Implementing Inclusive Education

A Commonwealth Guide to Implementing Article 24 of the UN Convention on the Rights of Persons with Disabilities

image of Implementing Inclusive Education
Inclusion in education is a process of enabling all children to learn and participate effectively within mainstream school systems, without segregation. It is about shifting the focus from altering disabled people to fit into society to transforming society, and the world, by changing attitudes, removing barriers and providing the right support.

The UN Convention on the Rights of Persons with Disabilities requires the development of an inclusive education system for all. This revised and expanded second edition of Implementing Inclusive Education examines the adoption of the Convention and provides examples, both through illustrated case studies and on the accompanying DVDs, of how inclusive education systems for all children have been established in pockets throughout the Commonwealth and beyond.

The message is clear: it can be done. The task is now to implement inclusive education worldwide.



Inclusive Schools and Classrooms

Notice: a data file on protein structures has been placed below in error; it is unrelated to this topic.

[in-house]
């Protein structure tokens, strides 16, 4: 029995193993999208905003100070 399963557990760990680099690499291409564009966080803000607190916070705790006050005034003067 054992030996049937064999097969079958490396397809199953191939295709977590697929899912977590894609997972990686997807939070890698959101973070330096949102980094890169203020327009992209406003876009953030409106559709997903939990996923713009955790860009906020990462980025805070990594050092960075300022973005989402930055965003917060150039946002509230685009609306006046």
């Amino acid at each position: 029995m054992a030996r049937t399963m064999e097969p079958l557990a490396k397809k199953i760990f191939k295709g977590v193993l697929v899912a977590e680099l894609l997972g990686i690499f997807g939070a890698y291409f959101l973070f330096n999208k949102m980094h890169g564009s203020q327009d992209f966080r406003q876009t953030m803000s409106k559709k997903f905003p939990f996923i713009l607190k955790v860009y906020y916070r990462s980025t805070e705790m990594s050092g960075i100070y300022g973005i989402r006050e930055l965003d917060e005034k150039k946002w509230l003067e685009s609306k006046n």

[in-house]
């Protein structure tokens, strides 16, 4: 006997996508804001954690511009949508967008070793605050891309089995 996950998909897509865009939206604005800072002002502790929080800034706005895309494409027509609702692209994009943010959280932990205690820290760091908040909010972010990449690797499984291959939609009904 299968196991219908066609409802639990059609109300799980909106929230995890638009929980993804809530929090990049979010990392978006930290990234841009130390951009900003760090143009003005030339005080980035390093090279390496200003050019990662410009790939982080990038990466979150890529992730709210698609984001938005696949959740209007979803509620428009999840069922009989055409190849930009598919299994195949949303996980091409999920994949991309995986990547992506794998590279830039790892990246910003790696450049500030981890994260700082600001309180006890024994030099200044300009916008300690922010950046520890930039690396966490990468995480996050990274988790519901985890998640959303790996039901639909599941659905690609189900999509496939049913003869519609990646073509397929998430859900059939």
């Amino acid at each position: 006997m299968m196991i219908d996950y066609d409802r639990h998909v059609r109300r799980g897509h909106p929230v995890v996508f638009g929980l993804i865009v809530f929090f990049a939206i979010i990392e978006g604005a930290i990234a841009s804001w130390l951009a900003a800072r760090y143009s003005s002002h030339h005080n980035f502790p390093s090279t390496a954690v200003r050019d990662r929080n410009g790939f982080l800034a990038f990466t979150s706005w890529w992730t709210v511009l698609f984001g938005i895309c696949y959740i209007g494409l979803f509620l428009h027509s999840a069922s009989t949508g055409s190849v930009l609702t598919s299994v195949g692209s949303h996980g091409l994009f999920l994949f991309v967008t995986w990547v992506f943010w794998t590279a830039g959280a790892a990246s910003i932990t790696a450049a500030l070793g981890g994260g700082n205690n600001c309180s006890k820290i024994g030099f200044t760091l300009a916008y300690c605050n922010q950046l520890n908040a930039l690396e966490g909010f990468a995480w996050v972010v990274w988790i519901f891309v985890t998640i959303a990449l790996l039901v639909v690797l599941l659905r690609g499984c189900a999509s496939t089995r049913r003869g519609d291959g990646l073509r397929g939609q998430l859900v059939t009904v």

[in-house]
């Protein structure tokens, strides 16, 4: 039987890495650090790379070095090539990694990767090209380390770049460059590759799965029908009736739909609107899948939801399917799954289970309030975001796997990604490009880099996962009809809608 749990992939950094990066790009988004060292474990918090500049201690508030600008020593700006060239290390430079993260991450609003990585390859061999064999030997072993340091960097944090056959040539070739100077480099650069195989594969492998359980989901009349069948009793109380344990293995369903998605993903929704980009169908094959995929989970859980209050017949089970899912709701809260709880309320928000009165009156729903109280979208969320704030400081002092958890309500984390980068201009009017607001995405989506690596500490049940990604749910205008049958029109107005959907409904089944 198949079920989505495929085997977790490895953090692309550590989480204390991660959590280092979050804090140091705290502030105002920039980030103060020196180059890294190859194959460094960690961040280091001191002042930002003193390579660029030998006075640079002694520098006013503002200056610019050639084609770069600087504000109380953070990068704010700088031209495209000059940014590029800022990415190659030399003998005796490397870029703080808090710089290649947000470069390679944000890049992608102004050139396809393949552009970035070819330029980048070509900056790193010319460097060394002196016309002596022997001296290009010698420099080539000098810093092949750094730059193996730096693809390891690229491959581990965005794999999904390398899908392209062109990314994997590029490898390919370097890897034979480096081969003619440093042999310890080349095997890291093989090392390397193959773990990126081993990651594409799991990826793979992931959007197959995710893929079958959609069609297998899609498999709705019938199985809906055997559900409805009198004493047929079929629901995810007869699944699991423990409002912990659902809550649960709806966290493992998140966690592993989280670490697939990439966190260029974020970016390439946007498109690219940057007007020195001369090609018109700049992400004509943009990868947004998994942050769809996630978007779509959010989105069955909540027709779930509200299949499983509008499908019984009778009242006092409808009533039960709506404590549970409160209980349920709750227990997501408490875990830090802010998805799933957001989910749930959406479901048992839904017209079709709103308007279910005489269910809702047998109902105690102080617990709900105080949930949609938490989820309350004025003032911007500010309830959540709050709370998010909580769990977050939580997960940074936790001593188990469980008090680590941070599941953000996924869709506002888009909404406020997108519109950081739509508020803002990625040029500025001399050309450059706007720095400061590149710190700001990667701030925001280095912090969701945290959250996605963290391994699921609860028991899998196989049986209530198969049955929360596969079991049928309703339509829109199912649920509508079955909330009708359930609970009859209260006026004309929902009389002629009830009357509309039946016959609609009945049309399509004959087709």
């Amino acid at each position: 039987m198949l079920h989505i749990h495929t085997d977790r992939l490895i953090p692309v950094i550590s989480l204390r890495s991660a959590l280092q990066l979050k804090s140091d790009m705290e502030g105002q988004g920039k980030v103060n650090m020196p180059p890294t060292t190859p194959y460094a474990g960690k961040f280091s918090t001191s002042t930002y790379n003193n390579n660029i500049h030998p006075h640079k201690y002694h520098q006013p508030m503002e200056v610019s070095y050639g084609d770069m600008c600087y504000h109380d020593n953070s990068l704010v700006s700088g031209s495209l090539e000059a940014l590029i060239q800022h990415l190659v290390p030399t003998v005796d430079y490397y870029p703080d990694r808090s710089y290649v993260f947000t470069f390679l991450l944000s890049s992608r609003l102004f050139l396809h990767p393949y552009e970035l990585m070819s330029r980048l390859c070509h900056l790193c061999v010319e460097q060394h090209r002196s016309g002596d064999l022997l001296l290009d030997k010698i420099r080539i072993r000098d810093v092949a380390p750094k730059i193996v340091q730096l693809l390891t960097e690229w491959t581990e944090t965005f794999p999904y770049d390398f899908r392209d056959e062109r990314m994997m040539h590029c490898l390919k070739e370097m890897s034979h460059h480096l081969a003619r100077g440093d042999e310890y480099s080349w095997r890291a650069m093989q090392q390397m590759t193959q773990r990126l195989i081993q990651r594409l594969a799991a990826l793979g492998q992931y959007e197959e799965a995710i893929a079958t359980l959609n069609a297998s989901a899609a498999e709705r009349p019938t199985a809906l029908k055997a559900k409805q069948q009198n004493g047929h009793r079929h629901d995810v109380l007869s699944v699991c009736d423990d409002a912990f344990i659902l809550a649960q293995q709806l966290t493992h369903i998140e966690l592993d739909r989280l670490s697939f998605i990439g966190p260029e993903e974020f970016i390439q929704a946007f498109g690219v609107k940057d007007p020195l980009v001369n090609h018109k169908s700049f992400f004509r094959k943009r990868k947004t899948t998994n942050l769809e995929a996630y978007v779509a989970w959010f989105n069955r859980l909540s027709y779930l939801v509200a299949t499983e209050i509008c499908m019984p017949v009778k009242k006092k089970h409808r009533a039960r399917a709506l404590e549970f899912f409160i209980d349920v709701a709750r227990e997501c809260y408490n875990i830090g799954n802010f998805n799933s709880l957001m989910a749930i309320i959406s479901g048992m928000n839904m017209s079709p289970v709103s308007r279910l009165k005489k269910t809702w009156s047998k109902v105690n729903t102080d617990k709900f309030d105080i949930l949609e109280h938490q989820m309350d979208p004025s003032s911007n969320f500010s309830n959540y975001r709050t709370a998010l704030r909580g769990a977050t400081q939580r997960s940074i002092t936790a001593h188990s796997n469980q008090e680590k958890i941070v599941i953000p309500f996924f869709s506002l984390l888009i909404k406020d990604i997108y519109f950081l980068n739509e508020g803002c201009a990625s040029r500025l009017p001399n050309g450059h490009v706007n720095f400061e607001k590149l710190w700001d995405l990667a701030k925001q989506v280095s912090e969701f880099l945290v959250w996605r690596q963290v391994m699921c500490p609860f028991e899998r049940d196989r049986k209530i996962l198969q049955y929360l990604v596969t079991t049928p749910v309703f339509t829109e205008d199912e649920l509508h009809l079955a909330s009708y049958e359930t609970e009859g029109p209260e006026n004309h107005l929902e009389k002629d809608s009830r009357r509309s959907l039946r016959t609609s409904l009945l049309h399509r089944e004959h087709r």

Examples of classroom and individual measures to accommodate disabled students vary considerably; some constitute integration, rather than inclusion. This chapter first examines the UNESCO publication, Embracing Diversity: Toolkit for Creating Inclusive Learning-Friendly Environments (Box 8.1), and then looks at perspectives for bringing equality into the primary classroom from two experienced practitioners (Box 8.2). It also examines the CSIE’s Index for Inclusion, getting school buildings right, and how to provide for deaf and deafblind children in poorer countries. It shows how sensory impairment can be accommodated at local level with examples from Samoa (Boxes 8.3 and 8.5), Kenya (Boxes 8.4 and 8.8), St Lucia (Box 8.6) and Bangladesh (Box 8.7). Singapore provides an example of a high school for those who fail their exams and how students can be turned around – this is not inclusive, but it is effective (Box 8.9). Two schools in Sri Lanka show that effectiveness depends on staff and management attitudes (Box 8.10). India has many different approaches (Boxes 8.11 and 8.12). South Africa furnishes examples of developing inclusion (Boxes 8.14, 8.16 and 8.17), while Namibia shows how with intervention, access and support a disabled student can achieve (Box 8.19). Swaziland (Box 8.13), St Lucia (Box 8.18) and Uganda (Box 8.20) demonstrate that school leaders with vision are crucial. The struggle of individual disabled teachers to become established is shown in India and Mozambique (Boxes 8.21 and 8.22). Boxes 8.23 to 8.34 provide examples of classroom adjustments in England to include a range of primary and secondary children. The chapter includes a useful annex on how classrooms have been made accessible in the UK. More discussion of what is needed to provide an inclusive classroom environment and prevent drop-out is offered in Chapter 9.


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